Feeling tender around the face, she fingered herself gingerly. Yes, it was swollen, very sore around the cheekbones, with dried blood on the outsides of her eye sockets, below her nostrils, and below one ear.
  3. (transitive) To use the fingers to penetrate and sexually stimulate one's own or another person's **** or anus; to fingerbang
    • 2007, Madeline Bastinado, A Talent for Surrender, page 201:
      She fingered him, spreading the gel and sliding the tip of her finger inside him.
    • 2008, Thomas Wainwright (editor), Erotic Tales, page 56:
      She smiled, a look of amazement on her face, as if thinking that maybe this was the cock that she had been fantasizing about just now, as she fingered herself to a massive, body-engulfing orgasm.
  4. (transitive, music) To use specified finger positions in producing notes on a musical instrument.
  5. (transitive, music) To provide instructions in written music as to which fingers are to be used to produce particular notes or passages.
  6. (transitive, computing) To query (a user's status) using the Finger protocol.
    • 1996, "Yves Bellefeuille", List of useful freeware, comp.archives.msdos.d, Usenet:
      PGP mail welcome (finger me for my key).
  7. (obsolete) To steal; to purloin.
    (Can we find and add a quotation of Shakespeare to this entry?)
  8. (transitive, obsolete) To execute, as any delicate work.

Translations

Synonyms

See also

Anagrams


Danish

Etymology 1

From Old Norse fingr, from Proto-Germanic *fingraz, from Proto-Indo-European *pénkʷrós.

Pronunciation

  • IPA(key): /fenɡər/, [ˈfeŋˀɐ]

Noun

finger c (singular definite fingeren, plural indefinite fingre)

  1. finger
Inflection
External links

Etymology 2

See fingere (to simulate).

Pronunciation

  • IPA(key): /fenɡɡeːr/, [ˈfeŋɡ̊eːˀɐ̯], [ˈfeŋɡ̊eɐ̯ˀ]

Verb

finger or fingér

  1. imperative of fingere

Norwegian Bokmål

Etymology

From Old Norse fingr, from Proto-Germanic *fingraz, from Proto-Indo-European *pénkʷrós.

Noun

finger m (definite singular fingeren, indefinite plural fingre or fingrer, definite plural fingrene)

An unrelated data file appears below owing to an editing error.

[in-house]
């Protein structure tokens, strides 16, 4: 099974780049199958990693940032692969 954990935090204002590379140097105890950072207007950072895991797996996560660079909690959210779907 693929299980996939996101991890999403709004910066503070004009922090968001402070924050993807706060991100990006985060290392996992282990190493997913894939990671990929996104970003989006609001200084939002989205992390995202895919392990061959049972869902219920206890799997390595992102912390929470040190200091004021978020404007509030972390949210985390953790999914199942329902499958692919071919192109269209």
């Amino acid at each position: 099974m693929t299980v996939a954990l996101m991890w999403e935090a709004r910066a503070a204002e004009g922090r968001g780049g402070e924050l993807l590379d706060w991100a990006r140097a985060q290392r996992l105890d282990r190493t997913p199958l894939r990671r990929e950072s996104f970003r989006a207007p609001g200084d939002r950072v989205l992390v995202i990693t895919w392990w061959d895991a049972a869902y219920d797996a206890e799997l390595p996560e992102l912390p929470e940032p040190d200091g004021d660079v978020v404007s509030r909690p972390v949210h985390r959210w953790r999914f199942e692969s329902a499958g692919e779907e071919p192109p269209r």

1. (anatomy) a finger

Related terms

Derived terms

References


Norwegian Nynorsk

Etymology

From Old Norse fingr, from Proto-Germanic *fingraz, from Proto-Indo-European *pénkʷrós.

Noun

finger m (definite singular fingeren, indefinite plural fingrar, definite plural fingrane)

  1. (anatomy) a finger

Related terms

Derived terms

References


Old English

Etymology

From Proto-Germanic *fingraz, which is from Proto-Indo-European *pénkʷrós, *penkʷ-ros, a suffixed form of *pénkʷe (five). Compare Old Frisian finger, Old Saxon fingar, Old High German fingar, Old Norse fingr, Gothic 𐍆𐌹𐌲𐌲𐍂𐍃 (figgrs).

Noun

finger m

  1. finger

Declension

This noun needs an inflection-table template.


Old Frisian

Etymology

From Proto-Germanic *fingraz, from Proto-Indo-European *pénkʷrós. Compare Old English finger, Old Saxon fingar, Old High German fingar, Old Norse fingr.

Noun

finger m

  1. finger

Declension

Descendants


Old Swedish

Etymology

From Old Norse fingr, from Proto-Germanic *fingraz.

Noun

finger m

  1. finger

Declension

or (with neuter gender)

Descendants


Swedish

Etymology

From Old Swedish finger, from Old Norse fingr, from Proto-Germanic *fingraz, from Proto-Indo-European *pénkʷrós.

Pronunciation

  • IPA(key): /ˈfɪŋɛr/

Noun

finger n, c

  1. (anatomy) a finger (the body part)

Declension

Genus

The neuter declension is much more common than the common declination.

Derived terms

  • fingerfärdighet
  • fingerfärg
  • fingerhål
  • fingerkrok
  • fingerled
  • fingerlik
  • fingernagel
  • fingerring
  • fingerskiva
  • fingerspets
  • fingersvamp
  • fingersättning
  • fingertopp
  • fingertuta
  • fingervante
  • fingervarm

See also

References


West Frisian

Etymology

From Old Frisian finger, from Proto-Germanic *fingraz, from Proto-Indo-European *pénkʷrós. Compare English finger, Dutch vinger, Low German and German Finger, Danish finger.

Pronunciation

  • IPA(key): /ˈfɪŋər/

Noun

finger c (plural fingers)

  1. finger